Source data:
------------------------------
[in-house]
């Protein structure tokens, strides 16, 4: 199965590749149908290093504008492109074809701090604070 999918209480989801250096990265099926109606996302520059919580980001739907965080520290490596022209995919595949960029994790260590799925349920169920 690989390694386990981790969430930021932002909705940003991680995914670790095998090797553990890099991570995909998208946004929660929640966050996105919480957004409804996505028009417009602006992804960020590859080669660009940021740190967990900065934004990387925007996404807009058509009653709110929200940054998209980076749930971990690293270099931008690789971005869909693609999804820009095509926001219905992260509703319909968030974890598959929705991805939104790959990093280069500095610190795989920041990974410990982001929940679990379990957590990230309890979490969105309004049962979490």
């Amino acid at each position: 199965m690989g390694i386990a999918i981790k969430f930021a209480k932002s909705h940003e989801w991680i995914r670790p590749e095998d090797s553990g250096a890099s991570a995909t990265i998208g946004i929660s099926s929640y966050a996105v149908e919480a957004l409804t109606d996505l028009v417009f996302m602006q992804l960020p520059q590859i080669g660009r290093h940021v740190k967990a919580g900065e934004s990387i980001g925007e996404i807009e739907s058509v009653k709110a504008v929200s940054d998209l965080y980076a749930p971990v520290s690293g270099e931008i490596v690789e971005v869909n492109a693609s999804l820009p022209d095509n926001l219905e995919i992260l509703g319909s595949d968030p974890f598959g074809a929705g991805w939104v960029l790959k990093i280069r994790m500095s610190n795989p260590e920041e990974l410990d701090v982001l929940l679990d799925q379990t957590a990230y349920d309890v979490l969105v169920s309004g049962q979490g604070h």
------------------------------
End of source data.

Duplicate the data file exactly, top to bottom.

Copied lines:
[in-house]
């Protein structure tokens, strides 16, 4: 199965590749149908290093504008492109074809701090604070 999918209480989801250096990265099926109606996302520059919580980001739907965080520290490596022209995919595949960029994790260590799925349920169920 690989390694386990981790969430930021932002909705940003991680995914670790095998090797553990890099991570995909998208946004929660929640966050996105919480957004409804996505028009417009602006992804960020590859080669660009940021740190967990900065934004990387925007996404807009058509009653709110929200940054998209980076749930971990690293270099931008690789971005869909693609999804820009095509926001219905992260509703319909968030974890598959929705991805939104790959990093280069500095610190795989920041990974410990982001929940679990379990957590990230309890979490969105309004049962979490």
């Amino acid at each position: 199965m690989g390694i386990a999918i981790k969430f930021a209480k932002s909705h940003e989801w991680i995914r670790p590749e095998d090797s553990g250096a890099s991570a995909t990265i998208g946004i929660s099926s929640y966050a996105v149908e919480a957004l409804t109606d996505l028009v417009f996302m602006q992804l960020p520059q590859i080669g660009r290093h940021v740190k967990a919580g900065e934004s990387i980001g925007e996404i807009e739907s058509v009653k709110a504008v929200s940054d998209l965080y980076a749930p971990v520290s690293g270099e931008i490596v690789e971005v869909n492109a693609s999804l820009p022209d095509n926001l219905e995919i992260l509703g319909s595949d968030p974890f598959g074809a929705g991805w939104v960029l790959k990093i280069r994790m500095s610190n795989p260590e920041e990974l410990d701090v982001l929940l679990d799925q379990t957590a990230y349920d309890v979490l969105v169920s309004g049962q979490g604070h």